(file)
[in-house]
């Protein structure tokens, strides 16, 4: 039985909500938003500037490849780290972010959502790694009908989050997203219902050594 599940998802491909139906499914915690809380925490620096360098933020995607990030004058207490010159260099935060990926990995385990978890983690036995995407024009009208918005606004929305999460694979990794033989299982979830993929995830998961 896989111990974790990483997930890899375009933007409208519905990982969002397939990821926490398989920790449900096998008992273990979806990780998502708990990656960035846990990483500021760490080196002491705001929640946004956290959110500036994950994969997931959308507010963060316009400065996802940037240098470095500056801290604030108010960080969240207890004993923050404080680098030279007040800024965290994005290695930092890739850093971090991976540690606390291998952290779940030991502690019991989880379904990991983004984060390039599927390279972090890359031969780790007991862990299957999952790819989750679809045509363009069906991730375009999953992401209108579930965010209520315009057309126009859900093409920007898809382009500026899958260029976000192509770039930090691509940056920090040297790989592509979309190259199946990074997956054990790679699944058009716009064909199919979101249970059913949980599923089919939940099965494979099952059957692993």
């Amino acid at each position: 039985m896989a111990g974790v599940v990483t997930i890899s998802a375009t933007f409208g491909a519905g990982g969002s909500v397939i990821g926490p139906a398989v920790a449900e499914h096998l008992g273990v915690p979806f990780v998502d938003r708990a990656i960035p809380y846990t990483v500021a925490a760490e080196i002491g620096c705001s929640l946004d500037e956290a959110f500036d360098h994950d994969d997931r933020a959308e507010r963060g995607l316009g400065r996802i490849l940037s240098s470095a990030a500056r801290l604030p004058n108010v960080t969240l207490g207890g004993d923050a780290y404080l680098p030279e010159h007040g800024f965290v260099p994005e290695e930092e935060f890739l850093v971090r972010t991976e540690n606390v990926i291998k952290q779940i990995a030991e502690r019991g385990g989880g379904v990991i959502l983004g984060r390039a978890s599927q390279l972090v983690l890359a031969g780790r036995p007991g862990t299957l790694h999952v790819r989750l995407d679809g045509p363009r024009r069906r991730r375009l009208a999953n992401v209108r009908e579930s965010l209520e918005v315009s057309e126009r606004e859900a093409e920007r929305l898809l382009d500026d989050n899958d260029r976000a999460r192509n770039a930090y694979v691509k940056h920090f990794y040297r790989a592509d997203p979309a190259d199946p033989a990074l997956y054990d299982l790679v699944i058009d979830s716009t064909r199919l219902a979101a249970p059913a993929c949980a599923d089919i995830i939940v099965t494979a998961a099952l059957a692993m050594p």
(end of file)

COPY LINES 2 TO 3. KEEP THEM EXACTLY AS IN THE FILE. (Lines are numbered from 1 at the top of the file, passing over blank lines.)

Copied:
């Protein structure tokens, strides 16, 4: 039985909500938003500037490849780290972010959502790694009908989050997203219902050594 599940998802491909139906499914915690809380925490620096360098933020995607990030004058207490010159260099935060990926990995385990978890983690036995995407024009009208918005606004929305999460694979990794033989299982979830993929995830998961 896989111990974790990483997930890899375009933007409208519905990982969002397939990821926490398989920790449900096998008992273990979806990780998502708990990656960035846990990483500021760490080196002491705001929640946004956290959110500036994950994969997931959308507010963060316009400065996802940037240098470095500056801290604030108010960080969240207890004993923050404080680098030279007040800024965290994005290695930092890739850093971090991976540690606390291998952290779940030991502690019991989880379904990991983004984060390039599927390279972090890359031969780790007991862990299957999952790819989750679809045509363009069906991730375009999953992401209108579930965010209520315009057309126009859900093409920007898809382009500026899958260029976000192509770039930090691509940056920090040297790989592509979309190259199946990074997956054990790679699944058009716009064909199919979101249970059913949980599923089919939940099965494979099952059957692993």
């Amino acid at each position: 039985m896989a111990g974790v599940v990483t997930i890899s998802a375009t933007f409208g491909a519905g990982g969002s909500v397939i990821g926490p139906a398989v920790a449900e499914h096998l008992g273990v915690p979806f990780v998502d938003r708990a990656i960035p809380y846990t990483v500021a925490a760490e080196i002491g620096c705001s929640l946004d500037e956290a959110f500036d360098h994950d994969d997931r933020a959308e507010r963060g995607l316009g400065r996802i490849l940037s240098s470095a990030a500056r801290l604030p004058n108010v960080t969240l207490g207890g004993d923050a780290y404080l680098p030279e010159h007040g800024f965290v260099p994005e290695e930092e935060f890739l850093v971090r972010t991976e540690n606390v990926i291998k952290q779940i990995a030991e502690r019991g385990g989880g379904v990991i959502l983004g984060r390039a978890s599927q390279l972090v983690l890359a031969g780790r036995p007991g862990t299957l790694h999952v790819r989750l995407d679809g045509p363009r024009r069906r991730r375009l009208a999953n992401v209108r009908e579930s965010l209520e918005v315009s057309e126009r606004e859900a093409e920007r929305l898809l382009d500026d989050n899958d260029r976000a999460r192509n770039a930090y694979v691509k940056h920090f990794y040297r790989a592509d997203p979309a190259d199946p033989a990074l997956y054990d299982l790679v699944i058009d979830s716009t064909r199919l219902a979101a249970p059913a993929c949980a599923d089919i995830i939940v099965t494979a998961a099952l059957a692993m050594p």